things that concern thy kingdom and my soul.

Let me live and pray as one baptized into the
threefold Name.

October 01, 2008

The best defense is a good offense. You’ve probably heard that phrase before. As far as I can tell, it was coined by the Prussian military historian, theorist and tactician Carl von Clausewitz (a name I’m quite sure I haven’t written since military history classes way back in my college days). Since then it has been applied to all kinds of situations far beyond the military. It has also been turned around so occasionally you will hear people say, “the best offense is a good defense.” Today we most often hear in the phrase in the context of sports and this was the context in which I heard it applied in a sermon a few weeks ago. I got thinking about the phrase and realized how applicable it is to the Christian life.

When it comes to sports, it is often the case that a strong offense is the best defense. After all, a team with strong offensive production denies the other team the ability to control the ball and to tally points. The phrase works well in sports like soccer or hockey where, especially in the game’s closing minutes, a team will attempt to control the ball (or puck) for long periods, knowing that this will keep the other team from scoring. But maybe it works best in football. Football is a sport I used to watch a lot (far too much, really) and there were several occasions where I saw those games where the first possession would last an entire quarter, or very close to it. As the team marched slowly up the field, with play after play, they maintained possession of the ball. The defensive team remained on defense and had no opportunity to put any points on the board. Of course many teams have this down to an art and in the game’s closing plays have mastered the ability to take large chunks of time off the clock while accomplishing little more than keeping the ball out of the other team’s hands. In this case offense serves as defense. The offensive team plays defensively, not attempting to score points as much as they try to keep the other team from getting control of the ball.

The more I live this Christian life, the more I see that there is truth in that old and worn phrase. The best defense really is a good offense. The best way to protect my heart and life is to be constantly on the offensive. It is in those times that I ease off, those times where I grow complacent and disinterested, that I am most prone to sin. It is in those times that I begin to lose battles. The words of 1 Corinthians 10:12 come to mind: “Therefore let anyone who thinks that he stands take heed lest he fall.” When I think I can stand on my own power I am priming myself for a great fall.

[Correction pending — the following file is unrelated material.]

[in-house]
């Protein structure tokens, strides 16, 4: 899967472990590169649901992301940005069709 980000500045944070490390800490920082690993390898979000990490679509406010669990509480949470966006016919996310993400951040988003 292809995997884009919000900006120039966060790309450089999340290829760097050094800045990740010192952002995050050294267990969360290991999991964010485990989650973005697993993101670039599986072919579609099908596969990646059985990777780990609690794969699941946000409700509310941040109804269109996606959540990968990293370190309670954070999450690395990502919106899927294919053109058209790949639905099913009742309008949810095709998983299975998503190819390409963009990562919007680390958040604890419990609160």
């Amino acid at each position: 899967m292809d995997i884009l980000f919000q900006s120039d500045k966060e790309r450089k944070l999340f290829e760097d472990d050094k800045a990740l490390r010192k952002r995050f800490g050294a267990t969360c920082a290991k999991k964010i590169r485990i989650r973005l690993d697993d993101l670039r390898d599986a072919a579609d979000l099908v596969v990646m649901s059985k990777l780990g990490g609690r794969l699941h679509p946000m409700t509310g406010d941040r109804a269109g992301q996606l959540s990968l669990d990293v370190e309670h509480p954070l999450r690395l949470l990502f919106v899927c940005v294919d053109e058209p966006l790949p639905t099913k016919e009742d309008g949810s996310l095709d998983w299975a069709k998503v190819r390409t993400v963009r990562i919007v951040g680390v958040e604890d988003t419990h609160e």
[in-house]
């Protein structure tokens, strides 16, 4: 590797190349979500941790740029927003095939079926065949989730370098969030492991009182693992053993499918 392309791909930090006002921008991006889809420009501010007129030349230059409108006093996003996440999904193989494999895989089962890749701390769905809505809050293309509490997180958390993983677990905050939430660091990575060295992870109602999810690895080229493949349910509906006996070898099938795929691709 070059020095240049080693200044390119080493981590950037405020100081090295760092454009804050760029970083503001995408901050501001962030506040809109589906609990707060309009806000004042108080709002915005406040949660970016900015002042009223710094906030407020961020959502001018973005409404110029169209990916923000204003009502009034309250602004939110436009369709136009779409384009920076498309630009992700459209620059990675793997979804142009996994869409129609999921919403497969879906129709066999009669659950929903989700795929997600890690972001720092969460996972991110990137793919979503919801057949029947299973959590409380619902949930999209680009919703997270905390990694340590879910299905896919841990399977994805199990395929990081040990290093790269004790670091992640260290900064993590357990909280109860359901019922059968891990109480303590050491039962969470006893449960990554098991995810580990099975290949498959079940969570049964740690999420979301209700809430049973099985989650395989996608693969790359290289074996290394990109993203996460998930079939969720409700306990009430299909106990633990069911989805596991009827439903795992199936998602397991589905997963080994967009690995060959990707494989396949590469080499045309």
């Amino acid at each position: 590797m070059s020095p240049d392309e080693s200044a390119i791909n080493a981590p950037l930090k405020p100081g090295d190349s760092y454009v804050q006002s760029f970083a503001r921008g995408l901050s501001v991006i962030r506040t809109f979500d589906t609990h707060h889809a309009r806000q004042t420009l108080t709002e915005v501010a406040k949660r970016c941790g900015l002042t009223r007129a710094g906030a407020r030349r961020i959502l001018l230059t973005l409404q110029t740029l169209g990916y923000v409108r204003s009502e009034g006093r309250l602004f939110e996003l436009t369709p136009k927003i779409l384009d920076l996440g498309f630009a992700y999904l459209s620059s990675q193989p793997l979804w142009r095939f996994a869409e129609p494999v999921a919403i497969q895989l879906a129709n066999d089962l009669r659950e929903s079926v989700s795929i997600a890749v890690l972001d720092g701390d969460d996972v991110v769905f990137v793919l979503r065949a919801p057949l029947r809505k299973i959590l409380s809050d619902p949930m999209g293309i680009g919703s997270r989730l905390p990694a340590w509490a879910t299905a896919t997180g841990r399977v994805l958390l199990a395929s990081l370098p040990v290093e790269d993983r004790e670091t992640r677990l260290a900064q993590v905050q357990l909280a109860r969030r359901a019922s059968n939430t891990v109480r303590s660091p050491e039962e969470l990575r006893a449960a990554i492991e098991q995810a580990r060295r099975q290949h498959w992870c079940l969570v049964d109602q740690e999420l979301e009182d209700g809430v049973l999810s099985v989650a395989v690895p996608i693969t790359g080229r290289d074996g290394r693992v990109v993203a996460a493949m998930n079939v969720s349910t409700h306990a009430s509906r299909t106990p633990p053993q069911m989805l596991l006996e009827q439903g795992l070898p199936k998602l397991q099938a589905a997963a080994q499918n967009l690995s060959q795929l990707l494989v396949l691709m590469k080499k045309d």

Remaining on the offensive is a lifelong process and one that is surprisingly uncomplicated, at least the way I see it. I thought about it for a time, asking “how can I stay on the offensive?” It’s simple, I think. God gives us the tools we need to stay on the march (You’ll be glad to note, no doubt, that I resisted retaining the sports metaphor and saying that he gives us the “playbook…”). He gives us his Word, the Bible, which is the sword of the Spirit. He gives us prayer which helps us submit ourselves to his will and to plead for those things which please him. He gives us Christian community as the natural context to grow in our knowledge of him and to grow in personal holiness as our sin is lovingly brought to our attention. And he gives us the preaching of the Word which pierces our hearts and arms us for conflict.

So if I wish to remain on the offense and thus maintain the best defense, I need to study the Bible, asking God to help me understand and apply it. I need to remain in a constant posture of prayer, sharing my burdens with God and seeking His face. I need to commit to my local church and to the community God has established there. And I need to rejoice in the preaching of the Word, letting God’s Word penetrate my heart and my life.

In all of these things I am actively putting aside sin, actively seeking God, actively pursuing holiness. I am on the offensive against sin, against Satan and against the old man. I am depending on God, relying on his strength, and trusting in his sovereignty.